Broad Ripple takes its name from a ripple, or area of fast, shallow water, in the river adjacent to the village. In 1836, Broad Ripple, and the village of Wellington, which was adjacent to Broad Ripple, was the launching point the Indianapolis Division of the Central Canal. A guard lock, more commonly called a head gate today, was constructed on the west bank of the river to serve as the entrance to the canal, and to intake water from the river into the canal for the southward leg from to downtown Indianapolis.
But water was not going to naturally flow into the canal, or at least, not enough to fill the canal. In order to ensure the canal was properly fed with river water, a dam was constructed just downstream from the canal headgates, in 1837-1838. This feeder dam was a standard, although not common, structure along canals in Indiana and elsewhere. The dam was designed to create a pool of water upstream, which would allow water to flow into the canal, even during periods of drier weather.
In addition to the Broad Ripple feeder dam, there were also dams at Waverly and Port Royal, south of the city along Interstate 69/IN-37, and another just downstream from Anderson, near where this feeder section is located. I have not confirmed whether this latter dam was ever constructed, although one would have been needed to make use of the feeder canal section explored in the above post. The Waverly feeder dam was constructed although the dam was later removed.
The contract for the Broad Ripple Dam was awarded in 1836, to John Burk (sometimes spelled 'Burke'), a contractor who also did work on the Wabash and Erie Canal. Feeder dams of this era were constructed with wooden cribs being erected across the river and filled with stone, brush, and other materials. The 1835 legislative journal contained a report from J. L. Williams, the principal engineer for the canal system, who was surveying the route of the Central Canal. Williams described the construction of a dam for a proposed reservoir near Muncie, which would have been used to help feed water to the Central Canal in that area. The reservoir was never constructed, but the report in the journal noted that the same dam design would be used for feeder dams built along the route of the canal farther south. As described in that report, "the dam will be built by laying a foundation of trees eight feet in thickness, upon which crib work in the form of a roof with slopes of two and a half feet base to one-foot perpendicular on each side, filled with stone and covered with six-foot plank will be raised twenty feet." The feeder dam at Broad Ripple would have the same design, except the crib work would be placed directly on the river bottom, and not on a foundation of trees.
The Broad Ripple Dam as originally constructed was 300 feet long and eight feet tall. Those dimensions are very close to the dam in place today. Construction of the dam was completed in 1838 as reported by the chief engineer for internal improvements to the legislature in December of that year "in a manner very credible to the contractors." An image contained in the digital collections of the Indiana Historical Society is identified as the Broad Ripple Dam and shows a wooden structure with large logs created the front portion of the dam, along with wooden abutments. This photo has no date, although if it is the Broad Ripple dam, it was likely taken after the Civil War, but before the 1880’s and is looking towards the west. The wooden construction of the dam is evident in the photo.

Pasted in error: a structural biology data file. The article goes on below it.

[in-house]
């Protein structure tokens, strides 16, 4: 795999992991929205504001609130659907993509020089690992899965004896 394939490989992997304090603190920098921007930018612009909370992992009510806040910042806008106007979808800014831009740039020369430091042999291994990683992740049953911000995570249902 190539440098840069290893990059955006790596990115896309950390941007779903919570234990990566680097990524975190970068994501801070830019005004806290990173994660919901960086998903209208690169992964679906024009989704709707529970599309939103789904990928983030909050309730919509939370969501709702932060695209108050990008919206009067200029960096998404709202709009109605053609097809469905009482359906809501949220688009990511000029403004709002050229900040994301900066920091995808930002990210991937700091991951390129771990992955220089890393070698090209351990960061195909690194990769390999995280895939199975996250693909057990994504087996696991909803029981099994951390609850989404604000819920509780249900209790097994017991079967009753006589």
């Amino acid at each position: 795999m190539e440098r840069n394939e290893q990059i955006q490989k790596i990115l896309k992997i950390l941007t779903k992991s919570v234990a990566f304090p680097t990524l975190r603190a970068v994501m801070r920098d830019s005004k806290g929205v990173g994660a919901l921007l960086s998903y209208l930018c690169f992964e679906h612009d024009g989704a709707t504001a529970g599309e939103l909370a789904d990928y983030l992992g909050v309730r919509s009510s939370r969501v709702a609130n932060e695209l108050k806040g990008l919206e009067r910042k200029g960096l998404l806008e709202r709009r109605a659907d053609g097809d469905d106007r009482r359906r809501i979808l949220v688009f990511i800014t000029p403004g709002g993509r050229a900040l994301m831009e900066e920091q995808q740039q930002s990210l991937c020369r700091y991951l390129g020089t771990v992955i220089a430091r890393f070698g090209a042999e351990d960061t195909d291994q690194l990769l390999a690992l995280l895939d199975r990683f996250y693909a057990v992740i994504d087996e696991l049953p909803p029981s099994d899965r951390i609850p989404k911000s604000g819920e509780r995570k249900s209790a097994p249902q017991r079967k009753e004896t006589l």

The stretch of canal from the dam to downtown was completed in the spring of 1839, and water was let into the canal from the slack water created by the dam in May of that year. Later that summer, the bottom fell out of the Internal Improvement system, causing the state to spin into economic turmoil, and the various projects under the system were halted where they stood.
Despite the failure of the canal system, the Central Canal in Indianapolis continued to be used for waterpower and some limited passenger and cargo transport in the latter half of the 1800’s and came under ownership of the Water Works Company of Indianapolis in 1870. The Water Works Company eventually went bankrupt and the assets, including the Broad Ripple Dam, were purchased by the Indianapolis Water Company in 1881. This entity underwent numerous ownership transfers over the years, most recently becoming part of Citizens Energy.
The water pooled from the dam was directed down the canal to downtown Indianapolis where it was used to power industrial operations and later, the water company’s pumping station on Washington Street. Water from the canal was not used for drinking purposes until 1904, but the water did power the pumping turbines at Washington Street, which pumped water from wells to the early water system in the city. The plan below shows details about the design of the Broad Ripple Dam and is dated 1910. It's unclear if this was to show the dam as it was in 1910, or a plan of the original dam with its which are discussed below. Note the reference to an "Addition bult in 1881."
While the Broad Ripple dam survived the failure of the legislation which created it, the dam was still subject to damage from the elements and from age. On December 29, 1866, the Indianapolis Daily Journal reported that part of the dam had been washed away, and there were concerns that the entire structure might fail due to pressure from high water and ice flows on the river. The paper reported that John Burk, who had constructed the dam, had warned local authorities that the dam was in need of repair, and would not last that winter.